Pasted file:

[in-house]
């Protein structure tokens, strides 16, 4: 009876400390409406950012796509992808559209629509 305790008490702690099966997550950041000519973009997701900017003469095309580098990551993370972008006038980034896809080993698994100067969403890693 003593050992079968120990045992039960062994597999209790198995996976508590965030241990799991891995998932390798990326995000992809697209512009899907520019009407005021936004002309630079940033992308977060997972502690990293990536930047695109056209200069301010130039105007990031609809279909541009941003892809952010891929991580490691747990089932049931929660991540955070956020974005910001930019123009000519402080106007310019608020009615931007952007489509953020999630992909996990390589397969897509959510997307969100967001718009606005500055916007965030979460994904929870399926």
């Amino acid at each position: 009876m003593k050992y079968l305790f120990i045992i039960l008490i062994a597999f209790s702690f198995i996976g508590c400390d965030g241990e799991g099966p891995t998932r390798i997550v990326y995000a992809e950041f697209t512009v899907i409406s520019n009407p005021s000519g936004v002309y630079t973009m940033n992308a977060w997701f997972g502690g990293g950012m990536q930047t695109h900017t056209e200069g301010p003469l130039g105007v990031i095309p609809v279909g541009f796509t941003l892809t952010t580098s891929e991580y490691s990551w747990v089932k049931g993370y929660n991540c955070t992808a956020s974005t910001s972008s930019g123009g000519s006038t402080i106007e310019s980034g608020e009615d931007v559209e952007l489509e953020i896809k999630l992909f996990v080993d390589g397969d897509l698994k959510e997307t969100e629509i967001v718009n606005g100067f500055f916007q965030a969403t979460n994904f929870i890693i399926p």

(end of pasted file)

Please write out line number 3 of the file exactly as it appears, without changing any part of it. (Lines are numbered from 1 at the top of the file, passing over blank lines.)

């Amino acid at each position: 009876m003593k050992y079968l305790f120990i045992i039960l008490i062994a597999f209790s702690f198995i996976g508590c400390d965030g241990e799991g099966p891995t998932r390798i997550v990326y995000a992809e950041f697209t512009v899907i409406s520019n009407p005021s000519g936004v002309y630079t973009m940033n992308a977060w997701f997972g502690g990293g950012m990536q930047t695109h900017t056209e200069g301010p003469l130039g105007v990031i095309p609809v279909g541009f796509t941003l892809t952010t580098s891929e991580y490691s990551w747990v089932k049931g993370y929660n991540c955070t992808a956020s974005t910001s972008s930019g123009g000519s006038t402080i106007e310019s980034g608020e009615d931007v559209e952007l489509e953020i896809k999630l992909f996990v080993d390589g397969d897509l698994k959510e997307t969100e629509i967001v718009n606005g100067f500055f916007q965030a969403t979460n994904f929870i890693i399926p």